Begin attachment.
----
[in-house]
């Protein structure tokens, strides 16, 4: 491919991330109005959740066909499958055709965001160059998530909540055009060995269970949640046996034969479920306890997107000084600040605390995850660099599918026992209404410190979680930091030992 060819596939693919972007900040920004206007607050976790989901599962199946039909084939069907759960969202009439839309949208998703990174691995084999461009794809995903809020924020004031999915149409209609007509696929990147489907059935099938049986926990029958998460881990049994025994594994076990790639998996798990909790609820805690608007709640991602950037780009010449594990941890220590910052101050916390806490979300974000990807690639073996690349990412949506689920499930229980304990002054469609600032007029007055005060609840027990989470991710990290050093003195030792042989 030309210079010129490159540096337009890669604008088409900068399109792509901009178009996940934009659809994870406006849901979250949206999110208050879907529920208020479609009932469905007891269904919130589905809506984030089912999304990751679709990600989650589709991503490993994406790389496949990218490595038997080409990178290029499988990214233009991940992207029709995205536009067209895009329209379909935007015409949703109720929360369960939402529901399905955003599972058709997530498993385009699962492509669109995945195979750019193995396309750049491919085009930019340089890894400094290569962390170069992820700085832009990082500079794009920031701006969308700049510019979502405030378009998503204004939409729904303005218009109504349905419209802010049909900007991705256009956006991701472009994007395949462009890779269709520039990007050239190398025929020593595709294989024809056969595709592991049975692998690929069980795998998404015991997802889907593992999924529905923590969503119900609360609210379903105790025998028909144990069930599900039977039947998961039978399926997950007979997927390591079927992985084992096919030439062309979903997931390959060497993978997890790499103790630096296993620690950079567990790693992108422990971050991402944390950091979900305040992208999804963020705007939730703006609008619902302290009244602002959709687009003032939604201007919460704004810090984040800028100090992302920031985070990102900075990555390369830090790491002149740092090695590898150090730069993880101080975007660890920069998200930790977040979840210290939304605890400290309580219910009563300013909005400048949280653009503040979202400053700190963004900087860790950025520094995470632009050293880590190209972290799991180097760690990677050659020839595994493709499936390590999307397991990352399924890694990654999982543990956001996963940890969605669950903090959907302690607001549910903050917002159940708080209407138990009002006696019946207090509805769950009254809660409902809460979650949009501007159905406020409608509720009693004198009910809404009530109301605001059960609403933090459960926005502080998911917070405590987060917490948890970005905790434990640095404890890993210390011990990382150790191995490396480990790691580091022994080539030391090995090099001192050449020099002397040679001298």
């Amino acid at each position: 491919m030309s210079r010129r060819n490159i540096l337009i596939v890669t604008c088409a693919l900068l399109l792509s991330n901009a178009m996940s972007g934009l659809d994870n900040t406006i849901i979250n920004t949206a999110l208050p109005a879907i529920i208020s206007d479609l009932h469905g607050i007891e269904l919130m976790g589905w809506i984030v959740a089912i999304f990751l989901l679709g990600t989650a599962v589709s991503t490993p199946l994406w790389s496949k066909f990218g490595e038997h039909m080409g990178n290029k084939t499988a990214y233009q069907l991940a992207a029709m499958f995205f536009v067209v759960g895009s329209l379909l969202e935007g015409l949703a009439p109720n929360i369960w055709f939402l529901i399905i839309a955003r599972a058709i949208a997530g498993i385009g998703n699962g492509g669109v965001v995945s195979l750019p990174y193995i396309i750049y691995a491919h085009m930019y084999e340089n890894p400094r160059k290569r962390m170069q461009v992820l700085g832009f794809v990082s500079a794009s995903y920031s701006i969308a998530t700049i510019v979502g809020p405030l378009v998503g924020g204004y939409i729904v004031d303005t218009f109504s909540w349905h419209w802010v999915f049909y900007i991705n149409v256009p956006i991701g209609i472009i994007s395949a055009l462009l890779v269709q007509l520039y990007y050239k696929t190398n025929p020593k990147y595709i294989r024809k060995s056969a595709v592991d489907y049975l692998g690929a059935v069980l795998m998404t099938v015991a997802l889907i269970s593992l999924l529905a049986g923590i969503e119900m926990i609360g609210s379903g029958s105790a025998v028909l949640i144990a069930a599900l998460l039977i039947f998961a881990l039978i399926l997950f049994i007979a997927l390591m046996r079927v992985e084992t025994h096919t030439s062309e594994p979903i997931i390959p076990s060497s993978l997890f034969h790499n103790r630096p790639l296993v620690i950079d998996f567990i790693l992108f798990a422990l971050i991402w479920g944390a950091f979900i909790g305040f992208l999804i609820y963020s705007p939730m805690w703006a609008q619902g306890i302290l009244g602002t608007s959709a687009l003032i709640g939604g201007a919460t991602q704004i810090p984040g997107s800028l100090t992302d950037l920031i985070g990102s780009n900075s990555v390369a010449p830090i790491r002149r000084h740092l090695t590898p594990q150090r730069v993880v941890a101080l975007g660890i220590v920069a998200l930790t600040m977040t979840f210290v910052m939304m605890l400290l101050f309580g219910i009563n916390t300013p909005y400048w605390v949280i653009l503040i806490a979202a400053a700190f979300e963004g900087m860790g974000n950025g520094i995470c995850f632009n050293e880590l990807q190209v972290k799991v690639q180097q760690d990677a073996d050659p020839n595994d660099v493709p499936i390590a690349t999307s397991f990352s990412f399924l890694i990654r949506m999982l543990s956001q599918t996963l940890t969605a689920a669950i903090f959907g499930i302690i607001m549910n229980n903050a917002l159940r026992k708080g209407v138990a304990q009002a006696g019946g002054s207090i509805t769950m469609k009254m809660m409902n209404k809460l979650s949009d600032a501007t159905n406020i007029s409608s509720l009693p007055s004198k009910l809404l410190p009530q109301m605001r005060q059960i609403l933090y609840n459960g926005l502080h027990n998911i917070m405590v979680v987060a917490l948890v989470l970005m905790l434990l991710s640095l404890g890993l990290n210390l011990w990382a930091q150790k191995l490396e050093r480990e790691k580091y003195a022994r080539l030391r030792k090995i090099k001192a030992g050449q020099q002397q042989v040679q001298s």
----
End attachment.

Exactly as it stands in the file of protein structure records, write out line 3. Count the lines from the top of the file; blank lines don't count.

């Amino acid at each position: 491919m030309s210079r010129r060819n490159i540096l337009i596939v890669t604008c088409a693919l900068l399109l792509s991330n901009a178009m996940s972007g934009l659809d994870n900040t406006i849901i979250n920004t949206a999110l208050p109005a879907i529920i208020s206007d479609l009932h469905g607050i007891e269904l919130m976790g589905w809506i984030v959740a089912i999304f990751l989901l679709g990600t989650a599962v589709s991503t490993p199946l994406w790389s496949k066909f990218g490595e038997h039909m080409g990178n290029k084939t499988a990214y233009q069907l991940a992207a029709m499958f995205f536009v067209v759960g895009s329209l379909l969202e935007g015409l949703a009439p109720n929360i369960w055709f939402l529901i399905i839309a955003r599972a058709i949208a997530g498993i385009g998703n699962g492509g669109v965001v995945s195979l750019p990174y193995i396309i750049y691995a491919h085009m930019y084999e340089n890894p400094r160059k290569r962390m170069q461009v992820l700085g832009f794809v990082s500079a794009s995903y920031s701006i969308a998530t700049i510019v979502g809020p405030l378009v998503g924020g204004y939409i729904v004031d303005t218009f109504s909540w349905h419209w802010v999915f049909y900007i991705n149409v256009p956006i991701g209609i472009i994007s395949a055009l462009l890779v269709q007509l520039y990007y050239k696929t190398n025929p020593k990147y595709i294989r024809k060995s056969a595709v592991d489907y049975l692998g690929a059935v069980l795998m998404t099938v015991a997802l889907i269970s593992l999924l529905a049986g923590i969503e119900m926990i609360g609210s379903g029958s105790a025998v028909l949640i144990a069930a599900l998460l039977i039947f998961a881990l039978i399926l997950f049994i007979a997927l390591m046996r079927v992985e084992t025994h096919t030439s062309e594994p979903i997931i390959p076990s060497s993978l997890f034969h790499n103790r630096p790639l296993v620690i950079d998996f567990i790693l992108f798990a422990l971050i991402w479920g944390a950091f979900i909790g305040f992208l999804i609820y963020s705007p939730m805690w703006a609008q619902g306890i302290l009244g602002t608007s959709a687009l003032i709640g939604g201007a919460t991602q704004i810090p984040g997107s800028l100090t992302d950037l920031i985070g990102s780009n900075s990555v390369a010449p830090i790491r002149r000084h740092l090695t590898p594990q150090r730069v993880v941890a101080l975007g660890i220590v920069a998200l930790t600040m977040t979840f210290v910052m939304m605890l400290l101050f309580g219910i009563n916390t300013p909005y400048w605390v949280i653009l503040i806490a979202a400053a700190f979300e963004g900087m860790g974000n950025g520094i995470c995850f632009n050293e880590l990807q190209v972290k799991v690639q180097q760690d990677a073996d050659p020839n595994d660099v493709p499936i390590a690349t999307s397991f990352s990412f399924l890694i990654r949506m999982l543990s956001q599918t996963l940890t969605a689920a669950i903090f959907g499930i302690i607001m549910n229980n903050a917002l159940r026992k708080g209407v138990a304990q009002a006696g019946g002054s207090i509805t769950m469609k009254m809660m409902n209404k809460l979650s949009d600032a501007t159905n406020i007029s409608s509720l009693p007055s004198k009910l809404l410190p009530q109301m605001r005060q059960i609403l933090y609840n459960g926005l502080h027990n998911i917070m405590v979680v987060a917490l948890v989470l970005m905790l434990l991710s640095l404890g890993l990290n210390l011990w990382a930091q150790k191995l490396e050093r480990e790691k580091y003195a022994r080539l030391r030792k090995i090099k001192a030992g050449q020099q002397q042989v040679q001298s």